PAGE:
Related: Privacy breach costs Mississippi medical center $2.75 million

James singled out the hacks of website Ashley Madison and the emails of Hillary Clinton’s campaign chairman John Podesta, asking: “Wouldn’t they have rather paid the ransom than have those hacks go through?” Maybe WellPoint would’ve liked that option, too …

While Francis made note that ransomware will “get out of hand” in the coming years, Newman said he thinks 2015 and 2016 was the height of hackers holding information hostage. “Ransomware is just easy,” he said. “I would almost guarantee that next year we won’t be talking about ransomware, we’ll be talking about something else.”

For James, though, ransomware isn’t the problem, it’s just a symptom of something bigger. “It’s not necessarily about if it’s going to get worse or better next year.”

Related: Concerns persist over ransom paid to hospital hackers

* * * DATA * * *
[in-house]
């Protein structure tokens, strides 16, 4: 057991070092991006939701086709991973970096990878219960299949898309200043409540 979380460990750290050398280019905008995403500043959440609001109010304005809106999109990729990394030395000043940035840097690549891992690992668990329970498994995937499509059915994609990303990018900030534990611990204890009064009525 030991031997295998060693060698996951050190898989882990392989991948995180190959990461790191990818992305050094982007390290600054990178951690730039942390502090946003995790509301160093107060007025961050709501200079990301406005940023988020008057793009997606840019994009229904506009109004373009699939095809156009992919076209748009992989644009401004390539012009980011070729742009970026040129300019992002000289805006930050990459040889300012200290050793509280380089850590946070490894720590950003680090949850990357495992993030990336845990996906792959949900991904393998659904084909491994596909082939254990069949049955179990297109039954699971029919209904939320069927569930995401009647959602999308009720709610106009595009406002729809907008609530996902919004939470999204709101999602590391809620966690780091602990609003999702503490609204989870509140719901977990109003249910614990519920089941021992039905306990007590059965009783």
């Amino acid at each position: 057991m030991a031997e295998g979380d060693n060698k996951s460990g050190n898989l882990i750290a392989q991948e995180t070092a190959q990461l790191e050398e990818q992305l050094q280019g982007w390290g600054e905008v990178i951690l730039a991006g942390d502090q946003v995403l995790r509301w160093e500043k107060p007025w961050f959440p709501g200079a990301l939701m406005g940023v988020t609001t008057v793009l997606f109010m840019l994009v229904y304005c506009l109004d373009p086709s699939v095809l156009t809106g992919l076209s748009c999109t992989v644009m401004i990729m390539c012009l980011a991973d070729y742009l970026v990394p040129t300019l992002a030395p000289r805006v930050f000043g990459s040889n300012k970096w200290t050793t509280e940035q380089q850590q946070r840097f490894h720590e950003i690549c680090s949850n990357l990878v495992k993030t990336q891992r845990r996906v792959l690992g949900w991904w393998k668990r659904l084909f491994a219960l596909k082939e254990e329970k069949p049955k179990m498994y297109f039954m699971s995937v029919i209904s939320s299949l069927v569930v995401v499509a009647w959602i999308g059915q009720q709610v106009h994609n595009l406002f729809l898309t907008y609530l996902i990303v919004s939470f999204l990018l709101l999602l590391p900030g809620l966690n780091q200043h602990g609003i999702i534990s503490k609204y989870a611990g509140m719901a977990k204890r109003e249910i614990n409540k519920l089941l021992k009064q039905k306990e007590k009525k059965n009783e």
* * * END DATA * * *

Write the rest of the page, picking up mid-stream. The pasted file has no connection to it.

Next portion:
If you’re taking this as a suggestion to try to mitigate a ransomware hack on your own, don’t. First, there is no guarantee if you pay the ransom that your files will be returned. Second, even if you get your data back, there is no guarantee it hasn’t already been copied, downloaded, shared, or compromised. Third, hackers are smart — are you sure there isn’t any remaining virus lingering on your systems?

There is a silver lining though: James says the Russians believe there is something “intellectual” about hacking and don’t believe in doing it for money, so they won’t be the ones holding your company and employee data for ransom.

The C-suite is to blame

One resounding theme of the conference was accountability. When hacks happen, when breaches compromise data, when lives are put at risk — who is to blame? Hint: It’s not your IT team.

As vArmour Vice President Keith Stewart said in our article on health care hacking, security is a “board room conversation.” That sentiment was echoed throughout the conference, starting with Brenner.

Related: Cybersecurity, coding are high on employer wish list

“Network security is not even mostly an IT issue,” he said. “Sure, there are important issues dealing with IT, but it’s at most a governance issue.”

Brenner was quick to point out the gripes of some business teams, which often result in shifting responsibility across the board without anyone truly owning security measures: